Economy

The Ethiopian economy is dominated by the agriculture and services sectors-with each accounting for about 45 percent of gross domestic product (GDP), leaving only about 10 percent for industry, of which manufacturing accounts for about 6–7 percent. Exports are highly concentrated, with coffee alone accounting for more than 60 percent of the total. Moreover, Ethiopia could hardly be located in the international market for manufacturing exports, having an industrial export share much less than the already minuscule median for Africa. The limited change in the structure of the economy, especially with regard to manufacturing, is partly explained by the low levels of investment flows and the sluggish growth of the private sector, which was too little to affect its historically low share in labor-intensive manufactures. Indeed, even after more than a decade of reforms by the current Government of Ethiopia (GOE) private economic activities in the Ethiopian manufacturing sector remain very small, even by African standards.
    
    Agriculture Ethiopia's economy in respect of total production is dominated by agriculture, which accounts for 45.9% share of the Gross Domestic Product (GDP) during 2006/07 fiscal year. Approximately 45% of Ethiopia's landmass is arable, but only about 10,556 thousands hectare is presently under cultivation.

Currently, agriculture is the leading sector in terms of contribution to the overall economic growth and devel­opment by supplying food for domestic consumption and raw materials for the domestic manufacturing industries and primary export commodities which constitute as high as 86% of the total foreign exchange earnings. The national economy, therefore, is highly correlated with the performance of the agricultural sector. Moreover, the sector accounts currently for 85% of employment, and supplies 70% of the raw material requirements of local industries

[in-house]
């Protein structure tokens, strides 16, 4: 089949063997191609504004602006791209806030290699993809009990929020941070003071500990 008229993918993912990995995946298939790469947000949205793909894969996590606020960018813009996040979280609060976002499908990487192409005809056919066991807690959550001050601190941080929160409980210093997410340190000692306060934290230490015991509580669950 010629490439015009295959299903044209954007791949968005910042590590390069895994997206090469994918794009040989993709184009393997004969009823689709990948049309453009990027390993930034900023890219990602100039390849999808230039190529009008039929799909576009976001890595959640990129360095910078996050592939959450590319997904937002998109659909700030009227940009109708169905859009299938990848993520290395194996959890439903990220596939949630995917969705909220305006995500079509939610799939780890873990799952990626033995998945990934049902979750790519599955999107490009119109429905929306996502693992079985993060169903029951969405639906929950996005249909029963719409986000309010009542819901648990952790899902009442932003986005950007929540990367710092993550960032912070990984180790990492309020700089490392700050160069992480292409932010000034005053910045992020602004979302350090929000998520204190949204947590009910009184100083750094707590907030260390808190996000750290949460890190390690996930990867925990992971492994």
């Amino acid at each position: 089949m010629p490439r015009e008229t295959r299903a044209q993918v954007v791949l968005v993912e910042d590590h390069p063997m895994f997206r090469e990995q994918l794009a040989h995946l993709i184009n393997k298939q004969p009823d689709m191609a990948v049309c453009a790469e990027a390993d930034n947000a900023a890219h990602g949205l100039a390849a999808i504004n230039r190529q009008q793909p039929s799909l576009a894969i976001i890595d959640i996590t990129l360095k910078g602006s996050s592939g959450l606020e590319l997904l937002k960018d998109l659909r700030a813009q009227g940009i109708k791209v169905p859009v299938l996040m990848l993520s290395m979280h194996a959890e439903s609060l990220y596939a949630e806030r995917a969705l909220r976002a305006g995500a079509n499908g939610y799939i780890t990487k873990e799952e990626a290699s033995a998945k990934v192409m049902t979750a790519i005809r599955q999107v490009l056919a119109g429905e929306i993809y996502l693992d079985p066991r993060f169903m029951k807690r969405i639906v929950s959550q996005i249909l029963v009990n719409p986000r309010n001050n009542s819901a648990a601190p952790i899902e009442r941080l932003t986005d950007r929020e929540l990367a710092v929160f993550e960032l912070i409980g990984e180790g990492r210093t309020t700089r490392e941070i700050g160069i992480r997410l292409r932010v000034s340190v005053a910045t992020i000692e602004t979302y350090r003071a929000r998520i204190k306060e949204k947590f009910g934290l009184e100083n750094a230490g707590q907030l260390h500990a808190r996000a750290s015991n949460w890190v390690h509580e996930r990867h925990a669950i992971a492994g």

To facilitate the marketing of agricultural products, the government in collaboration with UNDP has just introduced the Ethiopian Commodity Exchange (ECX system with its own separate regulatory body named the Agency for Commodity Exchange. Under this system, is expected that both the private sector and small farmer! Through cooperatives would participate and will be beneficiaries.  

Manufacturing

The manufacturing sector, which accounted for merely 13.3% of GDP in 2006/07, is dominated by food, beverage, textiles, hides & skins, and leather industries. But most recently considerable amount of investment is directed towards the establishment of the cement facto­ries in response to the strong surge in demand for cement that emanated from huge construction activities booming in the country.
 

The sector is primarily oriented toward processing of agricultural commodities. It supplies important consumer goods to the domestic market. The major manufactured export products comprise clothing and apparel, canned and frozen meat, semi-processed hides and skins, sugar and molasses, footwear, tobacco, beverages, oil cakes, bees' wax, and leather and leather products.
Services
 

The service sector contributed to about 40.4% to real GDP while recording 9.2% growth in 2005/06. The Share of the service sector has been growing up slowly but steadily in recent years reaching 40.8 percent in 2006/07 from its level of 36 percent in 1996/97. This mainly the result of the fast growth of education; real state; renting and business activities; whole sale and retail trade; and hotels and restaurants sub-sectors, which In the last five years registered an annual average growth of 11.6%, 10.2%, 11.3% and 13.7% respectively.

(Source: www.ethioembassy.org.uk)

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